One of the reasons Kayla’s feelings came through so well was through the choice to focus the camera mainly on Kayla’s face during anxiety inducing situations. This happens at one point during the pool party where the camera is entirely focused on Kayla’s face although you can hear a fight happening in the background. Another instance of this is when Kayla is in the car with her dad and is telling him to “stop looking like that”. Instead of panning over to the dad’s face to see what Kayla is talking about, the camera focuses on Kayla so that we can see the dozens of emotions going through her head through her facial expressions.

On that topic, I can’t talk about the emotion the audience gets from Kayla without discussing Elsie Fisher’s acting. She pulls off this role phenomenally. In most films about kids this age they are so out of touch and the kids don’t seem genuine, but that is not the case at all in this film. Fisher’s slight eye movements and the way she smiles and nods as her character tries to fit in really sell the realness of the film and how relatable it is.

Not only is this film relatable, but it is also funny. Burnham does an amazing job placing humor so effortlessly throughout the film simply through everyday actions that we all can relate to.

Honestly, I must applaud Burnham for making perhaps the most relatable and real movie about growing up that I have ever seen. Eighth Grade will have you laughing, crying, and saying, “wow I didn’t know other people did that”.


My Rating: 99%

Acting: 4/4

Cinematography: 3.9/4

Story: 4/4

Enjoyability: 3.9/4

 

100th Day of BFS: The Best and Worst of 2018

To celebrate the 100th day of Basement Film Society, we’ve decided to take (nearly) every single movie that’s come out this year and put them in a list of top 10 and bottom 10.

The lists are based on the ratings that they have been given in our reviews. Percentages will be included in this post, as well. 

Anyways, let’s get started and thank you so much for joining us in our 100 day celebration! We cannot wait for 100 more!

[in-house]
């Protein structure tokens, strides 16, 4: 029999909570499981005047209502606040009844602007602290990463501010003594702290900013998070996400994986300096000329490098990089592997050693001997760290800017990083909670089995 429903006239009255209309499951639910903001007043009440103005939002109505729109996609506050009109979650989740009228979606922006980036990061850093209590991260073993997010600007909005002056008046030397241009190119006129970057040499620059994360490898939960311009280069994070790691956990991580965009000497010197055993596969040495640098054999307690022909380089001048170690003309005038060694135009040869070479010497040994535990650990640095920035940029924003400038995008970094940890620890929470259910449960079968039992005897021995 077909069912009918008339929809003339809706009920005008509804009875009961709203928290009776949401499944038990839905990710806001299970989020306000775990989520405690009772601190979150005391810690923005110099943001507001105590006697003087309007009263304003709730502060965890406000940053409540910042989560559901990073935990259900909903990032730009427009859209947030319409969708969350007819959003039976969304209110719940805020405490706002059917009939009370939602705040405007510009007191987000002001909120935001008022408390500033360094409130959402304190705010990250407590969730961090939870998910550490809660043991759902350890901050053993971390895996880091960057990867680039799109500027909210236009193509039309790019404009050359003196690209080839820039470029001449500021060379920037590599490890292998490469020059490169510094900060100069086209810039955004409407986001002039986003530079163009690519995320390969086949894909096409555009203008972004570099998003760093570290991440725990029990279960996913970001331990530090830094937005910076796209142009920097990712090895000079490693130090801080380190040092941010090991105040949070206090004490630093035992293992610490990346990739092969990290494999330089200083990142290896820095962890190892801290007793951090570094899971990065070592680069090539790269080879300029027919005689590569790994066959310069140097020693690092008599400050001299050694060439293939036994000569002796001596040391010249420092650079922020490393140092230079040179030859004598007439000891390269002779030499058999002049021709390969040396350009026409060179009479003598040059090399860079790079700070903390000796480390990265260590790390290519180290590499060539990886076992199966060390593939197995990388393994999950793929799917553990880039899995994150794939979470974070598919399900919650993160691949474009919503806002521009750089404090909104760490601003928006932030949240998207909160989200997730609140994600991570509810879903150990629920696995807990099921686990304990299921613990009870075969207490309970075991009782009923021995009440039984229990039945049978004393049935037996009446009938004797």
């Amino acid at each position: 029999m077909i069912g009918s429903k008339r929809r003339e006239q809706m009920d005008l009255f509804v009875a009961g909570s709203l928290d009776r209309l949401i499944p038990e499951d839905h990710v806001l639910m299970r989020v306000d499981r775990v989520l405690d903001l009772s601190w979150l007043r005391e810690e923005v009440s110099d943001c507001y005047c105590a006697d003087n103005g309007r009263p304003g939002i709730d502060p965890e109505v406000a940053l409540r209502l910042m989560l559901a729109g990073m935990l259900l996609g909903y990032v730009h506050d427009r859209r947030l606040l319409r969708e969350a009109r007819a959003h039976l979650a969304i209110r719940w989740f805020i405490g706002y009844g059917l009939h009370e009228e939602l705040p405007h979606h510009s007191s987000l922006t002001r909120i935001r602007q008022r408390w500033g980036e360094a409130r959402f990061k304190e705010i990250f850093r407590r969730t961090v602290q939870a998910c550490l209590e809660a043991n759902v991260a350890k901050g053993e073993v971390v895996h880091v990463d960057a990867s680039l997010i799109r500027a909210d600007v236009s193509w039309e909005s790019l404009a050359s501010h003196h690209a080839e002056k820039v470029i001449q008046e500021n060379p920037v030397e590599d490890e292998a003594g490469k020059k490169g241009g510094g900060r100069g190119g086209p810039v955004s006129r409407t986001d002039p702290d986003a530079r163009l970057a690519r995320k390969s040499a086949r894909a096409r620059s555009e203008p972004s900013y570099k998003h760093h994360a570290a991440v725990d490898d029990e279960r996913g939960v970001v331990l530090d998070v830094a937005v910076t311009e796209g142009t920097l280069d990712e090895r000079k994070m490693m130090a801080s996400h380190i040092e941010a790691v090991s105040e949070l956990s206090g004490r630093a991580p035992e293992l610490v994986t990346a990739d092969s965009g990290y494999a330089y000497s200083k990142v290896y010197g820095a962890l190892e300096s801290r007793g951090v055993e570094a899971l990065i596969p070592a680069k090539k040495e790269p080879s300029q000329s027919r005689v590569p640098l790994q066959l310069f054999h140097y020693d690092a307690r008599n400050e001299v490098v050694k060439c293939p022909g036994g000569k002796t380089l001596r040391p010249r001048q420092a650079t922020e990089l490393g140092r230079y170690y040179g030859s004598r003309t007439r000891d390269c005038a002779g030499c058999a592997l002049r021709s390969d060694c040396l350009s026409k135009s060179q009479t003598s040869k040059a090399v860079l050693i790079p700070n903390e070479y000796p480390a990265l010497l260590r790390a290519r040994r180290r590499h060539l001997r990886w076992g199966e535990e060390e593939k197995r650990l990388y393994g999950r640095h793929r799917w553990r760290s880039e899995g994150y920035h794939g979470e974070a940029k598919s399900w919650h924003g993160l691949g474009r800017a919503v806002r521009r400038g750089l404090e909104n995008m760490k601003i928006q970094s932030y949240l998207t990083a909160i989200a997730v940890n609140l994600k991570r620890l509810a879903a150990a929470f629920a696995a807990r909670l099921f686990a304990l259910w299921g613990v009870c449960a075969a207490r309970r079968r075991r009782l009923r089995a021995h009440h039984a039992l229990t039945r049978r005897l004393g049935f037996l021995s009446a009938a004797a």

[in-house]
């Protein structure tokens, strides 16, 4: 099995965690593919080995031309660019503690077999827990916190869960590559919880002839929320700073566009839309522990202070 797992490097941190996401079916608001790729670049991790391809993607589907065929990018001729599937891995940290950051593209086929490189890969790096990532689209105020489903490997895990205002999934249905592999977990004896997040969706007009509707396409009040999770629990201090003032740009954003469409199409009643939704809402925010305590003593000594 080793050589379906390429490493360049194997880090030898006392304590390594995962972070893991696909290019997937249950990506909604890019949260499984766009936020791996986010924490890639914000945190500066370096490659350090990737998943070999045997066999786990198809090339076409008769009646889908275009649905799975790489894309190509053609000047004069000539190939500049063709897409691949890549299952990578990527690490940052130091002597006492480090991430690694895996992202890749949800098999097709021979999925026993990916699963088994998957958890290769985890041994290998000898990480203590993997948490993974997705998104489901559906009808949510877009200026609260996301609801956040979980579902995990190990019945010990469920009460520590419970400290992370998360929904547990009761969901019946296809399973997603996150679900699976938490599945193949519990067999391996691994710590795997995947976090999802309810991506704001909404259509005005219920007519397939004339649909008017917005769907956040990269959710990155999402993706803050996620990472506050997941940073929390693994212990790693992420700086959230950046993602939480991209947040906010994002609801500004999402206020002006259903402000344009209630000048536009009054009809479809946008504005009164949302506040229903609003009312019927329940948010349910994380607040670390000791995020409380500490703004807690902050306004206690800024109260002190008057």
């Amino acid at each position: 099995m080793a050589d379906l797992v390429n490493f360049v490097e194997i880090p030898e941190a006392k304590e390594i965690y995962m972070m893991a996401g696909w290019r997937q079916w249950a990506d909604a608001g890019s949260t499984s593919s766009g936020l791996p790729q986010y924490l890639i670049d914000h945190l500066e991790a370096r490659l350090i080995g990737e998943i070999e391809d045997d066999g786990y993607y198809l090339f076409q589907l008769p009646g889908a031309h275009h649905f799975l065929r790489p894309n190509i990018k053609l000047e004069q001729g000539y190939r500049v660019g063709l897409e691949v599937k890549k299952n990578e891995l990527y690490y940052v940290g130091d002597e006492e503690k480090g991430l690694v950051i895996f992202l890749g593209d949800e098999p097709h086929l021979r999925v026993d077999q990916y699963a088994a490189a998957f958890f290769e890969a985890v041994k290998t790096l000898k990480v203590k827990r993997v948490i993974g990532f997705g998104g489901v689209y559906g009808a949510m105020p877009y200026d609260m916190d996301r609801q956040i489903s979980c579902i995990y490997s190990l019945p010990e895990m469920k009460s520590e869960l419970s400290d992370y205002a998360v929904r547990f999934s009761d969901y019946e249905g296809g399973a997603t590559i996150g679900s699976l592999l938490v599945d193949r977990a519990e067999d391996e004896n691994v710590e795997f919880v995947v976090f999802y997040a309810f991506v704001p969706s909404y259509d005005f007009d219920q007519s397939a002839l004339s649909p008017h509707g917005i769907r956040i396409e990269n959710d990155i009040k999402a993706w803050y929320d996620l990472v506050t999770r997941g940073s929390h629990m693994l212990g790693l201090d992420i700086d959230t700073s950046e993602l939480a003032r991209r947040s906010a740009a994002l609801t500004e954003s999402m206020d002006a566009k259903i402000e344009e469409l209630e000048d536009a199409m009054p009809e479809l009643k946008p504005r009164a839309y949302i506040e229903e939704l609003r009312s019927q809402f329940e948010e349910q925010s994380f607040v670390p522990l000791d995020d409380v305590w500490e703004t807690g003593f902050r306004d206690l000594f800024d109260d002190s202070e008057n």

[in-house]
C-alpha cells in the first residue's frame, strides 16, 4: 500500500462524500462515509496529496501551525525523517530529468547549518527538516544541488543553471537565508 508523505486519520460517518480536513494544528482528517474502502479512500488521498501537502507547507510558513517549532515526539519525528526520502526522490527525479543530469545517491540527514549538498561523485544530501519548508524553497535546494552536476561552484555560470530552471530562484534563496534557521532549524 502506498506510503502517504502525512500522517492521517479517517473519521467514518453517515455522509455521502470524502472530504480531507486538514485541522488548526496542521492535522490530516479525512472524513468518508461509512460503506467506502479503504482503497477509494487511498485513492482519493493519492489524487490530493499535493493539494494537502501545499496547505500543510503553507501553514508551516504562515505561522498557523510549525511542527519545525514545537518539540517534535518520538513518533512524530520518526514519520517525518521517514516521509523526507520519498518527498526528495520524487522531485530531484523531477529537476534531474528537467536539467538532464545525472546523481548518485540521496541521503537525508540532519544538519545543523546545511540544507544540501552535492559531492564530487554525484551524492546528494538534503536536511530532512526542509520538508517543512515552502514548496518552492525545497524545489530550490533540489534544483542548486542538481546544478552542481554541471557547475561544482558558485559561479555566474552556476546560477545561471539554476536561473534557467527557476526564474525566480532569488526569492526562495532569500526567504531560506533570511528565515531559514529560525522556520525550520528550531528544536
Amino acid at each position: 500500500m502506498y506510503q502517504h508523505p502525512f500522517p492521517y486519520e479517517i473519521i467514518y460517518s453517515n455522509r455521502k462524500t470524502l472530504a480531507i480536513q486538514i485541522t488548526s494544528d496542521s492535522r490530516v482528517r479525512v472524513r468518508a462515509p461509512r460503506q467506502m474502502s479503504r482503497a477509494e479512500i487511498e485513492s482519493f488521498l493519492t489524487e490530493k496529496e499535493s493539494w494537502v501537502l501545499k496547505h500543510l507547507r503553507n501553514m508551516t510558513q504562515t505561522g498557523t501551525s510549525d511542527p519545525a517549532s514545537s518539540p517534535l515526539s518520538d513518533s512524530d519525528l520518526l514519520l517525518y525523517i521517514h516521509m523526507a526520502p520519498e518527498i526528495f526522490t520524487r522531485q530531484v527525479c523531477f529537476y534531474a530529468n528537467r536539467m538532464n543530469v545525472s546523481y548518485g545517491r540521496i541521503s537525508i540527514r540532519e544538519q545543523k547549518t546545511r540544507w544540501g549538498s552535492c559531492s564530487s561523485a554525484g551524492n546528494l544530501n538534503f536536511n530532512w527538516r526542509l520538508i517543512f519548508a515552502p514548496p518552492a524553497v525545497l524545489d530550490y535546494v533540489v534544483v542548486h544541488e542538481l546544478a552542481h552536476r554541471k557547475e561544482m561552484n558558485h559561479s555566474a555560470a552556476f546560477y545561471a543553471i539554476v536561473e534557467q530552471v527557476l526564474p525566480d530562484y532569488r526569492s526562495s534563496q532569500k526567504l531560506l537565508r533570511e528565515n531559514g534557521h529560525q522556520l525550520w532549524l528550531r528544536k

Top 10 Best Movies… so far.

  1. First Reformed (98%)
  2. Hereditary (98%)
  3. Won’t You Be My Neighbor (96%)
  4. You Were Never Really Here (96%)
  5. Tully (96%)
  6. Adrift (95%)
  7. American Animals (94%) 
  8. Game Night (93.7%)
  9. Incredibles 2 (93%)
  10. Veronica (93%)

Top 10 Worst Movies… so far.

  1. 7 Days in Entebbe (56%)
  2. Overboard (53%)
  3. Red Sparrow (50%)
  4. Super Troopers 2 (46%)
  5. Taco Shop (39.4%)
  6. Truth or Dare (36%)
  7. Step Sisters (35%)
  8. Tyler Perry’s Acrimony (33%)
  9. The Week Of (19%)
  10. The Kissing Booth (18%)

 

‘Boundaries’ Beautifully Depicts the Ups and Downs of Family

By Julia Wilson, Edited by Anthony Peyton

Finally, a road trip movie worth watching.

For some reason road trips are often used in movies for both comedic and dramatic uses, and in most movies that feature them that is all they are about. But Boundaries is about so much more than that. It shows the sacrifices that we make for our family, despite the emotional turmoil that they may cause us.

Boundaries tells the story of Laura (Vera Farmiga), a single mother who rescues every stray animal she sees, and her troublesome relationship with her father Jack (Christopher Plummer). After avoiding her father for quite some time, Laura ends up having to drive him from Seattle to LA so he can stay with her sister Jojo (Kristen Schaal) after he is kicked out of his nursing home.

On this road trip they are accompanied by Laura’s son Henry (Lewis MacDougall), a socially awkward teenage boy, and some of the many dogs Laura has rescued. Unknown to Laura, Jack also has brought along large amounts of marijuana that he has enlisted Henry’s help with selling throughout their journey.

Boundaries is different than most road trip movies because it has so many different layers with some intricate character development. There is a lot going on with each and every character that intertwines itself with the story, making you very invested in all of them.

There is Laura and her relentless love for everyone around her, even when it hurts her. Henry with his issues at school and being able to interact with other people. And finally Jack, who has never been there for his children and is trying to figure out how to change his ways.

This really is a character driven piece which is why it was aided so heavily by the fact that the actors were brilliant. They were each able to portray the complexities of their characters in a way that brought you into the story so effortlessly.

This film was also quite funny. Although the story it presented was more dramatic in its nature, the dialogue and the interactions between the characters gave it a very cleverly thought out humor.

To be honest, I liked this film a lot more than I thought I would. I am always skeptical of road trip movies because they are usually all the same, but I was very pleasantly surprised by this one.

Boundaries tells an intricate and entertaining story of family and the complex emotions that go with it. Between the enthralling story mixed with both drama and comedy and the brilliant acting, I would highly recommend this film.


My Rating: 89%

Acting: 3.7/4

Cinematography: 3.4/4

Story: 3.7/4

Enjoyability: 3.5/4